Sport coat and jeans??

Discussion in 'Suits' started by Mr_D., Aug 21, 2010.

Sport coat with jeans

  1. Looks good.

    31 vote(s)
    62.0%
  2. Tacky

    19 vote(s)
    38.0%
  1. kronos77

    kronos77 One of the Regulars

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    I never wear blue jeans with a sport coat but I do wear other colored jeans with sport coats, mostly grey and khaki jeans. I have a tough time getting over the slob factor that blue jeans and sport coat have for me. It must be that Michael Moore guy who put that in my head.

    I think blue jeans and a jacket can look great if you are the right kind of guy with the right aura. You have to be a sharp guy. Hair, nails, shoes and everything, all sharp looking. And the jeans should be dark and not wrinkled up and baggy. IMO it takes a lot of work and preparation before you go out, more than I do on myself, to look good with this combo.

    Truth is, I have put on blue jeans and a jacket and really like what i see in the mirror. But I know I would be self conscious all day about so I don't go outside until I have changed into something else.
     
  2. Benproof

    Benproof A-List Customer

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    Just look at those sleeve cuff buttons!

    [​IMG]

    I love that unique detailing. This makes the jacket so suitable for dressing down with jeans :)

    Lol. this thread was never intended to end up in tweed wars!

    I'm not sure what kind of students who wear tweed and jeans are. Most students I know wear nothing of the sort. Then again, for most of us, comparing grown men to students on a budget is hardly an apples vs apples comparison?

    Strikes me that complaining about tweed and jeans combinations, is like complaining that men wear jackets and something to cover their legs. There are so many variations of jeans: denim, 8oz, 10oz, 12 oz, sateen, selvedge, cotton twill, cavalry twill, chino, gabardine, ripstop.... and that's before even moving onto the colour and fit variations.

    Anyway, I like the variation of the tweed and jeans look so 'm upgrading my pyjamas and flip-flops in the supermarket look :)
     
    cm289, Capesofwrath and Panadora like this.
  3. Metatron

    Metatron One Too Many

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    Wow, this topic has turned out to be quite controversial.
    I think jeans look good with tweed, because both items have texture, and of course nowadays dark denim is considered something close to smart casual. Tweed was always smart casual so they are natural partners in a modern context. I don't do it myself, but I am open to the idea. If I decide to 'revert to normal' someday.

    The thing is though, imagine how much of a cliche wearing suits and sportscoats with flannels was by the 1960s. No wonder hip people wanted to get away from it, stylish or not.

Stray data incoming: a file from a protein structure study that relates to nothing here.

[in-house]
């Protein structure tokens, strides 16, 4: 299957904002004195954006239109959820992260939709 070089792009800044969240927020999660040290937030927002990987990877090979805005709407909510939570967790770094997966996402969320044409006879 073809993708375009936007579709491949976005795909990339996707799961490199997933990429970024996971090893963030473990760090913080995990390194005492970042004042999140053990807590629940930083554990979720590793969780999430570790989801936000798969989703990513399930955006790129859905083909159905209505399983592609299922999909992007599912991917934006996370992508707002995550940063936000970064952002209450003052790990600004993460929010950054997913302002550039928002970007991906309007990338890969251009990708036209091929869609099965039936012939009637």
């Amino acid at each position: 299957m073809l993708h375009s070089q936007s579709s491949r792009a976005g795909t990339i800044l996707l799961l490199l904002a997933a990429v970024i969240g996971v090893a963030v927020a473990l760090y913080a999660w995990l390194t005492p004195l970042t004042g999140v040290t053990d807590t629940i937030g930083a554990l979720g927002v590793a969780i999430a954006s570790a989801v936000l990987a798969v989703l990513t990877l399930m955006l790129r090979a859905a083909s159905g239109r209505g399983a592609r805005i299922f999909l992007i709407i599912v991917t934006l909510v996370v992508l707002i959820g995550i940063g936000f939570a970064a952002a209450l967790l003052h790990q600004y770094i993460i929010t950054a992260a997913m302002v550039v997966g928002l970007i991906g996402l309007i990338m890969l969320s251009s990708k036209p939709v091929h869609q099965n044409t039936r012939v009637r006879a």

Now we have come full circle I think.

    This is the thing I don't like. Those crisp corporate looking jackets shouldn't be seen anywhere near casual trousers.

    Funny, I think moleskin is a natural accompaniment to tweed. I agree that it's preferable to corduroy.

    I think this look from Three Days of the Condor is pretty cool and classic:
    [​IMG]
    Ok maybe apart from the boot cut.
     
    Capesofwrath likes this.
  4. Capesofwrath

    Capesofwrath Practically Family

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    Been known to wear moleskin with tweed and other trousers too. Which was really what I was saying to DW there. He seems to be hung up on his own trip about people wearing jeans for days on end though.
     
  5. Capesofwrath

    Capesofwrath Practically Family

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    You’re just putting up straw-men Dirk. I’ve already written that’s got nothing to do with wearing jeans for days on end. But you just can’t see past your own hang up. It’s become a dialogue of the deaf, and I’m afraid that there are none so deaf as those who will not hear.
     
  6. Dirk Wainscotting

    Dirk Wainscotting A-List Customer

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    I don't have a hang-up about people wearing jeans for 'days on end'. I said that people can do that (and some do do that) because jeans can be worn for more than a day without having to be rested like wool trousers, are more hard-wearing and can be thrown in a washing machine. These are some (and not the sole) reason more people wear them nowadays.

    My complaint is that they are not very stylish and are too commonly seen.

    Try to read what I write .
     
  7. Papperskatt

    Papperskatt Practically Family

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    Sweden
    I see nothing of the sort. All that he's done is share his opinion; nowhere have he tried to convert jeans-and-sportscoat-wearers.

    Take a closer look at the discussion. If anything, I'd say that you are the one that appear to expect anyone to share your opinion. I'm not saying that is the case but that's how your posts come across.